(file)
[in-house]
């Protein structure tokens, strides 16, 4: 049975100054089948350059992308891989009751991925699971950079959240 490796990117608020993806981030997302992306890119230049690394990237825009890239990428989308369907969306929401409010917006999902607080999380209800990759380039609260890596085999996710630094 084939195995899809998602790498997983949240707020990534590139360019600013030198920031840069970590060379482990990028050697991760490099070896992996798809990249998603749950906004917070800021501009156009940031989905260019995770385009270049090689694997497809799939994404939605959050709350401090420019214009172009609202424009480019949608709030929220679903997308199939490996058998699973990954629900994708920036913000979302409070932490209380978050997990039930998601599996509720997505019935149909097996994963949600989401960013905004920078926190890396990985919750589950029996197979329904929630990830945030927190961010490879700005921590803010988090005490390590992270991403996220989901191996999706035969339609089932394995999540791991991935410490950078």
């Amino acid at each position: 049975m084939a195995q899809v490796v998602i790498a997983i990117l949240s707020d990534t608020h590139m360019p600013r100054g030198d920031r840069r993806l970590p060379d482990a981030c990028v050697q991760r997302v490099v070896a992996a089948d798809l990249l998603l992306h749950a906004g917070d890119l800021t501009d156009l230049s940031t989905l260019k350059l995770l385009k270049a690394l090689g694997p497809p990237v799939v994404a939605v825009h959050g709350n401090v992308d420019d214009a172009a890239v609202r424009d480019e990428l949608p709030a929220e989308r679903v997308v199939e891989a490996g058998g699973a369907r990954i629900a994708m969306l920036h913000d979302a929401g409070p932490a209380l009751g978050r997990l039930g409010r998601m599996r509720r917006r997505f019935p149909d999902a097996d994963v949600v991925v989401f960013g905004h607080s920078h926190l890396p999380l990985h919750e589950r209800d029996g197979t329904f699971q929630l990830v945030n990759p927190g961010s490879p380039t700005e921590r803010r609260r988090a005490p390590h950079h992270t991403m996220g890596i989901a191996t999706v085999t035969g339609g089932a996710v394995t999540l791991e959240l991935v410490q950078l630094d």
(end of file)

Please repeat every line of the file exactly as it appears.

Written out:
[in-house]
């Protein structure tokens, strides 16, 4: 049975100054089948350059992308891989009751991925699971950079959240 490796990117608020993806981030997302992306890119230049690394990237825009890239990428989308369907969306929401409010917006999902607080999380209800990759380039609260890596085999996710630094 084939195995899809998602790498997983949240707020990534590139360019600013030198920031840069970590060379482990990028050697991760490099070896992996798809990249998603749950906004917070800021501009156009940031989905260019995770385009270049090689694997497809799939994404939605959050709350401090420019214009172009609202424009480019949608709030929220679903997308199939490996058998699973990954629900994708920036913000979302409070932490209380978050997990039930998601599996509720997505019935149909097996994963949600989401960013905004920078926190890396990985919750589950029996197979329904929630990830945030927190961010490879700005921590803010988090005490390590992270991403996220989901191996999706035969339609089932394995999540791991991935410490950078």
């Amino acid at each position: 049975m084939a195995q899809v490796v998602i790498a997983i990117l949240s707020d990534t608020h590139m360019p600013r100054g030198d920031r840069r993806l970590p060379d482990a981030c990028v050697q991760r997302v490099v070896a992996a089948d798809l990249l998603l992306h749950a906004g917070d890119l800021t501009d156009l230049s940031t989905l260019k350059l995770l385009k270049a690394l090689g694997p497809p990237v799939v994404a939605v825009h959050g709350n401090v992308d420019d214009a172009a890239v609202r424009d480019e990428l949608p709030a929220e989308r679903v997308v199939e891989a490996g058998g699973a369907r990954i629900a994708m969306l920036h913000d979302a929401g409070p932490a209380l009751g978050r997990l039930g409010r998601m599996r509720r917006r997505f019935p149909d999902a097996d994963v949600v991925v989401f960013g905004h607080s920078h926190l890396p999380l990985h919750e589950r209800d029996g197979t329904f699971q929630l990830v945030n990759p927190g961010s490879p380039t700005e921590r803010r609260r988090a005490p390590h950079h992270t991403m996220g890596i989901a191996t999706v085999t035969g339609g089932a996710v394995t999540l791991e959240l991935v410490q950078l630094d």